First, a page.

From my years of experience, I have learned that it takes a diehard to appreciate a fellow diehard. So I consider myself lucky to have a boyfriend who is as passionate about the NFL as I am. It’s not so lucky (for this season at least) that he is a diehard fan of … the Seattle Seahawks. We won’t be watching together on Saturday when the Saints travel to Seattle to face the Seahawks in the divisional round of the NFL playoffs. There are some things that even true love can’t conquer.
It was a rough night in our household on December 2, when the Seahawks dominated the Saints in a 34-7 victory at CenturyLink Field in Seattle. I will admit to some door slamming that evening when I returned home from watching the game at a friend’s place (we knew then that watching the game together was not an option). A divided household is a true test of one’s relationship … especially in this city.
Yet, despite the turmoil the game this Saturday might cause to our mental well-being, I wouldn’t trade this moment. After all, either the Saints (fingers crossed) or the Seahawks will compete in the NFC Championship game against the hated Panthers or 49ers. And at least he’s not a Falcons fan.
Meanwhile, in honor of all true Who Dats who will be rooting for the black and gold this weekend, here are my top 10 signs that you are a diehard Saints fan (in reverse order, à la Letterman):
10. You believe important factors, such as your attire, game-watching locale or choice of refreshments, will have a direct effect on the outcome of the game.
9. When a bad play occurs, you yell obscenities at the television loud enough to scare your pets.
8. You are in a state of complete euphoria the entire week after a Saints win. You read every possible article you can about the victory.
7. You are in a state of utter despair for the entire week after a Saints loss. You shun Sportscenter and all articles detailing the loss.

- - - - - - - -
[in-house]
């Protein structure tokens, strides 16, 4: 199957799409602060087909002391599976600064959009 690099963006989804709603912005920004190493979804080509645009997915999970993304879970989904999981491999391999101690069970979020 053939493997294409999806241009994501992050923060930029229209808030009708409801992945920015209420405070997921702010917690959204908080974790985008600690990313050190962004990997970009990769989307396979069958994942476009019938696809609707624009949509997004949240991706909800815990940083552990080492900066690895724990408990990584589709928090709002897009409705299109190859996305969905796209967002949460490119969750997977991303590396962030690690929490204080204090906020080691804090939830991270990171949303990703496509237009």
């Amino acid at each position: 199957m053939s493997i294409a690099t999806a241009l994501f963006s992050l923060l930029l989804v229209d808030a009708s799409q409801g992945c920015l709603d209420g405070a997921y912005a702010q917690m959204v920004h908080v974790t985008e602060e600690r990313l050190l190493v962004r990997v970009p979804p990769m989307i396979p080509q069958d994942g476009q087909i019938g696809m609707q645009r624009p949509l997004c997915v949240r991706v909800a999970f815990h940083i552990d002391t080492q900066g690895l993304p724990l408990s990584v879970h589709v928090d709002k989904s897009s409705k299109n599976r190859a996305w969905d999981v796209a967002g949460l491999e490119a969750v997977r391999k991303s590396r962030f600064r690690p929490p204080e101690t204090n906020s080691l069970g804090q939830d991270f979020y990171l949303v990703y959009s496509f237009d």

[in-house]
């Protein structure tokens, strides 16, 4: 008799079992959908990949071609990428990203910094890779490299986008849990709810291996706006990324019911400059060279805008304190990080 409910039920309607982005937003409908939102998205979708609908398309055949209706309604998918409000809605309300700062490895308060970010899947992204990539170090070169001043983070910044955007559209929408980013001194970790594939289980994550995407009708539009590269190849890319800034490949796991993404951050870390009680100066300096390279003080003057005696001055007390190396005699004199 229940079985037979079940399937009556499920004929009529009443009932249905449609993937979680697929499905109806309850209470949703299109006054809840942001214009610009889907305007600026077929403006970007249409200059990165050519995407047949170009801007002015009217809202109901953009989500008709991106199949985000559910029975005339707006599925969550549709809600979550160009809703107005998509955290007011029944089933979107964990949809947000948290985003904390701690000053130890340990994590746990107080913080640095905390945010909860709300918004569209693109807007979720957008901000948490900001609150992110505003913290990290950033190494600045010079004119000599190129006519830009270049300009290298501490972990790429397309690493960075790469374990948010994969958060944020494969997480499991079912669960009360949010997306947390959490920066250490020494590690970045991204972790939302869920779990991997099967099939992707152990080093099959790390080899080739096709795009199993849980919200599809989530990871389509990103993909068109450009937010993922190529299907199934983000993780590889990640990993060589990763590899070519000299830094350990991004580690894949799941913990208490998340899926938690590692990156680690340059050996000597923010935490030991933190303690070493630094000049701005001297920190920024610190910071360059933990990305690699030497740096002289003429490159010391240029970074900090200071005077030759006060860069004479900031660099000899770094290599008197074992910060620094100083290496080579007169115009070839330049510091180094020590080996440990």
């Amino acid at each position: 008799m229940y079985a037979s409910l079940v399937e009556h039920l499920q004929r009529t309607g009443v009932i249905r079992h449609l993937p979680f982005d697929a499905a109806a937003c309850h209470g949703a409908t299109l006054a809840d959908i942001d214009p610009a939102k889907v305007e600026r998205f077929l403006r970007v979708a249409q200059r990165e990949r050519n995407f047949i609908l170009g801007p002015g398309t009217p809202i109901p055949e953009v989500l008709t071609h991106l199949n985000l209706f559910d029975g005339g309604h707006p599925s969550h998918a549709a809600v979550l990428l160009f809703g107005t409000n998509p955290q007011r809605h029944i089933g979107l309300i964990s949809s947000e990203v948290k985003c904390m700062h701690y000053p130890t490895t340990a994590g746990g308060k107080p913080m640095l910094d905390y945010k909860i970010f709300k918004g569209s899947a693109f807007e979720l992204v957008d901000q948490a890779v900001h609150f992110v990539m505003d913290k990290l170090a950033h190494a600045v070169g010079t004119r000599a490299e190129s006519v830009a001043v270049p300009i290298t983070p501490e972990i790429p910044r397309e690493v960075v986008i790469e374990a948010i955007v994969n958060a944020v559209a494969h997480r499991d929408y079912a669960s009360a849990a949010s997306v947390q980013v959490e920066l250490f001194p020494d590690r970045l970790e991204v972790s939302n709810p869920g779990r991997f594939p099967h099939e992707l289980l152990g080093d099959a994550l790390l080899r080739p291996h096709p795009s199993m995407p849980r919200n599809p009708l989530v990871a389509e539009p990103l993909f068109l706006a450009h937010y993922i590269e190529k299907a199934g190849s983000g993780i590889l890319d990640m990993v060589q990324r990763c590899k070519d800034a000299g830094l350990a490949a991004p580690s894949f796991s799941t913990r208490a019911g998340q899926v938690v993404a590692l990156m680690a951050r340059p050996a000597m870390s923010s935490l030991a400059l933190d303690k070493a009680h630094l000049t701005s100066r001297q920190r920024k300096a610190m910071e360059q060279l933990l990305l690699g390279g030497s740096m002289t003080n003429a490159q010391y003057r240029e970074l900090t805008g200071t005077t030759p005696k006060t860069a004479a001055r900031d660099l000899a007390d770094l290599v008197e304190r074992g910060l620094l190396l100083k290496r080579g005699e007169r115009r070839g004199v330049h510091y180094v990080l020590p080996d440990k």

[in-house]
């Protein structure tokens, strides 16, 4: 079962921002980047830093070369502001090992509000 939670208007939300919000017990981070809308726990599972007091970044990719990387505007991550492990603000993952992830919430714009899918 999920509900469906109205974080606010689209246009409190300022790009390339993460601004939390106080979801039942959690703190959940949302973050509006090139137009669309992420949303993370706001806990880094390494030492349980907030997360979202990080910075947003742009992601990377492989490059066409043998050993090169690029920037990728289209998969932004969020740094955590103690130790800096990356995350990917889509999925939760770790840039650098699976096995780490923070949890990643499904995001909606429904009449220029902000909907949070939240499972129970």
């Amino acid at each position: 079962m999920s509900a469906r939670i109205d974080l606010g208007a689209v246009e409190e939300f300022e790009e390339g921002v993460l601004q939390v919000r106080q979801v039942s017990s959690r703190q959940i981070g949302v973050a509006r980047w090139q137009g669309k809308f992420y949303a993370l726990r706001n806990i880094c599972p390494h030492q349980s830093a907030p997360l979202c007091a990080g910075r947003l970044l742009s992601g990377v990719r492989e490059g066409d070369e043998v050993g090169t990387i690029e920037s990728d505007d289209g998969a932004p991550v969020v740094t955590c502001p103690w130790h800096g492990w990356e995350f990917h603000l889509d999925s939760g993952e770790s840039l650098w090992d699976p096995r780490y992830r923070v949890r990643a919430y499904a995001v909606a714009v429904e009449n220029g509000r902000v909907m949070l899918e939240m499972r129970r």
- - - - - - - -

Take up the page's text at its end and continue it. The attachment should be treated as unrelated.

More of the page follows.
6. After a loss you do not want to receive any type of contact from a fan of the opposing team; for instance, a text such as ‘good game’ can create an irrational amount of anger directed toward the offending party.
5. You do not care about watching a ‘good game’ when your team is playing; a blowout victory is much more preferable.
4. You go to great lengths to watch every Saints game, even if you have to reschedule a flight or plan your vacation during a bye week. Setting a wedding date during the playoffs is a huge no no.
3. No matter where in the world you are, you yell “Who Dat?!” at anyone passing by wearing Saints gear.
2. You opt for the less popular jersey options instead of the obvious choices because you understand that a jersey choice is a key reflection of one’s fandom. A fellow diehard recently was choosing between Cameron Jordan and Junior Galette as her next jersey option because both defensive linemen have been stellar this season. In the end, Galette won out due to his Superman celebration during the dominant victory against the Carolina Panthers in the Dome:
1. You know that the ecstasy of winning isn’t nearly as sweet if you haven’t experienced the agony of defeat. February 7, 2010 was one of the greatest days of your life.
Megan Peck writes about the agony and the ecstasy of being a sports fan in New Orleans for NolaVie. Email her at firstname.lastname@example.org.